High-bandwidth memory has been around for about a decade, and throughout its its continued development it has steadily increased in speed, starting at a data transfer rate from 1 GT/s (the original HBM) and reaching upwards of 9 GT/s with the forthcoming HBM3E. This has made for an impressive jump in bandwidth in less than 10 years, making HBM an important cornerstone for whole new classes of HPC accelerators that have since hit the market. But it's also a pace that's getting harder to sustain as memory transfer rates increase, especially as the underlying physics of DRAM cells have not changed. As a result, for HBM4 the major memory manufacturers behind the spec are planning on making a more substantial change to the high-bandwidth...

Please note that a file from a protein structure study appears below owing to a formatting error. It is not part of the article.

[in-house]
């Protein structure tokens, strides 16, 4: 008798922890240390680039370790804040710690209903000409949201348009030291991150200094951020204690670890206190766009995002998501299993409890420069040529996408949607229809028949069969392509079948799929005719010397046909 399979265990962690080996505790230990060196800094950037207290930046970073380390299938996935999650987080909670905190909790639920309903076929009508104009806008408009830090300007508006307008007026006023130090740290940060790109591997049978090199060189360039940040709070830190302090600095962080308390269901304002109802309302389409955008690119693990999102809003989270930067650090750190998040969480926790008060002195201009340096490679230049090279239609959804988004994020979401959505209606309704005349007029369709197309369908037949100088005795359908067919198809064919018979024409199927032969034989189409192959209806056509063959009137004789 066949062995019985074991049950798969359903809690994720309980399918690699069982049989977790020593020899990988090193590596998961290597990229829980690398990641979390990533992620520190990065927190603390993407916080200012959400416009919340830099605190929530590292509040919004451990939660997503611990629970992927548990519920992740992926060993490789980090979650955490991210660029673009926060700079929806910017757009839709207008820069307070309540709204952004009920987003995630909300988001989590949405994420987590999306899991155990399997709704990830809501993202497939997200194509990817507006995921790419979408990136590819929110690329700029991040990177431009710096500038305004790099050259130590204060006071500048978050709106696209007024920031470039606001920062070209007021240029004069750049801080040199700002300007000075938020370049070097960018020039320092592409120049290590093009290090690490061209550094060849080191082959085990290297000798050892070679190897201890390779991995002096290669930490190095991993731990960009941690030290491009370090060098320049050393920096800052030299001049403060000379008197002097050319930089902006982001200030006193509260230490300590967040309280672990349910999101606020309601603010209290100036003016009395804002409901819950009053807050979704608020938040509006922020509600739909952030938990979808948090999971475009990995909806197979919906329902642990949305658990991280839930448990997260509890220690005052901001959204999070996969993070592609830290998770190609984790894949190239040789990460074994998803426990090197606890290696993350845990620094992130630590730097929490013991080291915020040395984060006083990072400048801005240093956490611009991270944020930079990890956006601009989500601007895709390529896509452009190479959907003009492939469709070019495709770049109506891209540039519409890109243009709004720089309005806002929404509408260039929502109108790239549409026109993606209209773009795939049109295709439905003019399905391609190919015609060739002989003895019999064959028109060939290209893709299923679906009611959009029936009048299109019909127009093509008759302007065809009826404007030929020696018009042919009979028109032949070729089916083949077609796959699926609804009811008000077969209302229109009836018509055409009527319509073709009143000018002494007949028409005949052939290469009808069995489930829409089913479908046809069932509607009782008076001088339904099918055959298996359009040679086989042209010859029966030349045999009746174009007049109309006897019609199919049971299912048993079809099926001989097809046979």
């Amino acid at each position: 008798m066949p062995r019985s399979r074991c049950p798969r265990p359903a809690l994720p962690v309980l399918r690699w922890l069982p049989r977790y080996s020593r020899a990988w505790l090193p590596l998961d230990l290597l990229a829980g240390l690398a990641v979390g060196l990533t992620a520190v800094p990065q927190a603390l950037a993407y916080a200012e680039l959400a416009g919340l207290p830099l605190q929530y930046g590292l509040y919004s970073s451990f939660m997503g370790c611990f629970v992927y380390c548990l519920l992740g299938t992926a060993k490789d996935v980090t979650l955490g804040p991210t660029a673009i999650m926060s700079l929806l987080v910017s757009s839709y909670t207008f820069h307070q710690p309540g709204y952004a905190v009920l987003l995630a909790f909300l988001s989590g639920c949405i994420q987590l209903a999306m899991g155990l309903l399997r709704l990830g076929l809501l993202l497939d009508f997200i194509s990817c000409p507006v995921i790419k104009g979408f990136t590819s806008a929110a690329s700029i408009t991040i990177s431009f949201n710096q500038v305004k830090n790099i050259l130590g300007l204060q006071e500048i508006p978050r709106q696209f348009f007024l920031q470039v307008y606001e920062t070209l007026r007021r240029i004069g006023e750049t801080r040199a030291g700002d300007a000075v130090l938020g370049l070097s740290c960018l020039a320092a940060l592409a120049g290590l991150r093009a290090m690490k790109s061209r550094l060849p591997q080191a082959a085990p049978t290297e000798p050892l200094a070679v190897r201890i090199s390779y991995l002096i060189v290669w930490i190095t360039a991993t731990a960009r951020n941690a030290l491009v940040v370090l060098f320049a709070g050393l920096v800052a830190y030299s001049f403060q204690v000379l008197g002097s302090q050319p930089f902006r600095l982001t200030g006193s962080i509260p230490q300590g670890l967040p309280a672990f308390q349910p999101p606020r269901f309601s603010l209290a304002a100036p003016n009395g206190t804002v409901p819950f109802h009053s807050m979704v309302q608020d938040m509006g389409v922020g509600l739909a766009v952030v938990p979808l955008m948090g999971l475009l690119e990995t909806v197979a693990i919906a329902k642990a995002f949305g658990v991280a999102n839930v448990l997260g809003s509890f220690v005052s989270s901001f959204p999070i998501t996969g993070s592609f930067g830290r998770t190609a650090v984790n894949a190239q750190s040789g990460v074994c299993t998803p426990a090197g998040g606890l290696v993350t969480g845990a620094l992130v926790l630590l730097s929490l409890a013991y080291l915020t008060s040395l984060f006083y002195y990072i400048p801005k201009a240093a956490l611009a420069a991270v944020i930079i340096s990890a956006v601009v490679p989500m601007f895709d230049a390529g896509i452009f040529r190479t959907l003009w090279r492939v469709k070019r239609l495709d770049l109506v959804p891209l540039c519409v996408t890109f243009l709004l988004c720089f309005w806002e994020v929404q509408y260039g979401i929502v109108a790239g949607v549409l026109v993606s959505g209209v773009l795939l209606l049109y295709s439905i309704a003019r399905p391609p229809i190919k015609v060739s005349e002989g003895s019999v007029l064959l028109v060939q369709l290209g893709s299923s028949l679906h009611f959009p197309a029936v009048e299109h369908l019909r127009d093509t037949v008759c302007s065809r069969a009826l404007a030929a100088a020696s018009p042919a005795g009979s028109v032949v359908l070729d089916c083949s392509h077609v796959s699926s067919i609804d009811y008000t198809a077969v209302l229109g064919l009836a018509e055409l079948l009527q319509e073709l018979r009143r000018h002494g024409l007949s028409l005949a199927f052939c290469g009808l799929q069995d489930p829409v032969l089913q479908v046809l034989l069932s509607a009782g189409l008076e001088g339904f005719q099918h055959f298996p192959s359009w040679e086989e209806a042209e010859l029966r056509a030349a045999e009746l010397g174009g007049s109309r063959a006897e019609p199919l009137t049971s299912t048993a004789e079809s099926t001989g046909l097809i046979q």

In addition to unveiling its first HBM3 memory products yesterday, Micron also published a fresh DRAM roadmap for its AI customers for the coming years. Being one of the...4 by Anton Shilov on 7/27/2023
Now that the U.S. government has finally settled the matter of whether it would be providing subsidies to entice chip fabs to setup shop within the U.S., those fabs...48 by Anton Shilov on 10/10/2022